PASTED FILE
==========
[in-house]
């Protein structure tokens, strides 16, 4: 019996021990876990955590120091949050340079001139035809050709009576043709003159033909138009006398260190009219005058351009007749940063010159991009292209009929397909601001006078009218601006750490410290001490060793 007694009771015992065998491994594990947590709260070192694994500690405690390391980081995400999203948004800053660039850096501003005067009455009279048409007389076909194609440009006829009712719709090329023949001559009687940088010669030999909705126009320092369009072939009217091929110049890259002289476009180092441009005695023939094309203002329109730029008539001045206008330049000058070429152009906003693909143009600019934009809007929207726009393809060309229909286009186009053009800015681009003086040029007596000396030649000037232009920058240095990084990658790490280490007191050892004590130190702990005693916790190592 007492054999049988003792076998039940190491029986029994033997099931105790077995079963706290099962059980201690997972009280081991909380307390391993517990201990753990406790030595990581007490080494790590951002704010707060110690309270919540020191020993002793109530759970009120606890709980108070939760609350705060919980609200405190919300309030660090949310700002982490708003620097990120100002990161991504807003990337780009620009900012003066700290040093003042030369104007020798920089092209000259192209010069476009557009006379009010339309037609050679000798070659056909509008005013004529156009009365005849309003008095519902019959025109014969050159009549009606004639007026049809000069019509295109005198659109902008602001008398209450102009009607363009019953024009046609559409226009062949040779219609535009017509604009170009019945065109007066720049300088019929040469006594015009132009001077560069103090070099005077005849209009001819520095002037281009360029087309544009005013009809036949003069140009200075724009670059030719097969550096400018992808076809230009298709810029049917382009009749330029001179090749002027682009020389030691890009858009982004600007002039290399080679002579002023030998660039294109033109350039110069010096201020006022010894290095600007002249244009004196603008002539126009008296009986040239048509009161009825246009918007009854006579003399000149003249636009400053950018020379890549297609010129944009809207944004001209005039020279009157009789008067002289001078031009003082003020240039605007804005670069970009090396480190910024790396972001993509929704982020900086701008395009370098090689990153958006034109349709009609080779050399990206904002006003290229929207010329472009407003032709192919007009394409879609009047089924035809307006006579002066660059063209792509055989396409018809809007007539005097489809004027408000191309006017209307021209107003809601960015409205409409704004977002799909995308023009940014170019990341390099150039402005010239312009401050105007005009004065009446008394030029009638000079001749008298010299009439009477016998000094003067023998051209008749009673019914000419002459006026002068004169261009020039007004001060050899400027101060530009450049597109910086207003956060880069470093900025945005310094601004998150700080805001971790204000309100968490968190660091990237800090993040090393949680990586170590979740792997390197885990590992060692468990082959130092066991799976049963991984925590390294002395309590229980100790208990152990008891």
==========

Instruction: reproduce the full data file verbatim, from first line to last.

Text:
[in-house]
């Protein structure tokens, strides 16, 4: 019996021990876990955590120091949050340079001139035809050709009576043709003159033909138009006398260190009219005058351009007749940063010159991009292209009929397909601001006078009218601006750490410290001490060793 007694009771015992065998491994594990947590709260070192694994500690405690390391980081995400999203948004800053660039850096501003005067009455009279048409007389076909194609440009006829009712719709090329023949001559009687940088010669030999909705126009320092369009072939009217091929110049890259002289476009180092441009005695023939094309203002329109730029008539001045206008330049000058070429152009906003693909143009600019934009809007929207726009393809060309229909286009186009053009800015681009003086040029007596000396030649000037232009920058240095990084990658790490280490007191050892004590130190702990005693916790190592 007492054999049988003792076998039940190491029986029994033997099931105790077995079963706290099962059980201690997972009280081991909380307390391993517990201990753990406790030595990581007490080494790590951002704010707060110690309270919540020191020993002793109530759970009120606890709980108070939760609350705060919980609200405190919300309030660090949310700002982490708003620097990120100002990161991504807003990337780009620009900012003066700290040093003042030369104007020798920089092209000259192209010069476009557009006379009010339309037609050679000798070659056909509008005013004529156009009365005849309003008095519902019959025109014969050159009549009606004639007026049809000069019509295109005198659109902008602001008398209450102009009607363009019953024009046609559409226009062949040779219609535009017509604009170009019945065109007066720049300088019929040469006594015009132009001077560069103090070099005077005849209009001819520095002037281009360029087309544009005013009809036949003069140009200075724009670059030719097969550096400018992808076809230009298709810029049917382009009749330029001179090749002027682009020389030691890009858009982004600007002039290399080679002579002023030998660039294109033109350039110069010096201020006022010894290095600007002249244009004196603008002539126009008296009986040239048509009161009825246009918007009854006579003399000149003249636009400053950018020379890549297609010129944009809207944004001209005039020279009157009789008067002289001078031009003082003020240039605007804005670069970009090396480190910024790396972001993509929704982020900086701008395009370098090689990153958006034109349709009609080779050399990206904002006003290229929207010329472009407003032709192919007009394409879609009047089924035809307006006579002066660059063209792509055989396409018809809007007539005097489809004027408000191309006017209307021209107003809601960015409205409409704004977002799909995308023009940014170019990341390099150039402005010239312009401050105007005009004065009446008394030029009638000079001749008298010299009439009477016998000094003067023998051209008749009673019914000419002459006026002068004169261009020039007004001060050899400027101060530009450049597109910086207003956060880069470093900025945005310094601004998150700080805001971790204000309100968490968190660091990237800090993040090393949680990586170590979740792997390197885990590992060692468990082959130092066991799976049963991984925590390294002395309590229980100790208990152990008891």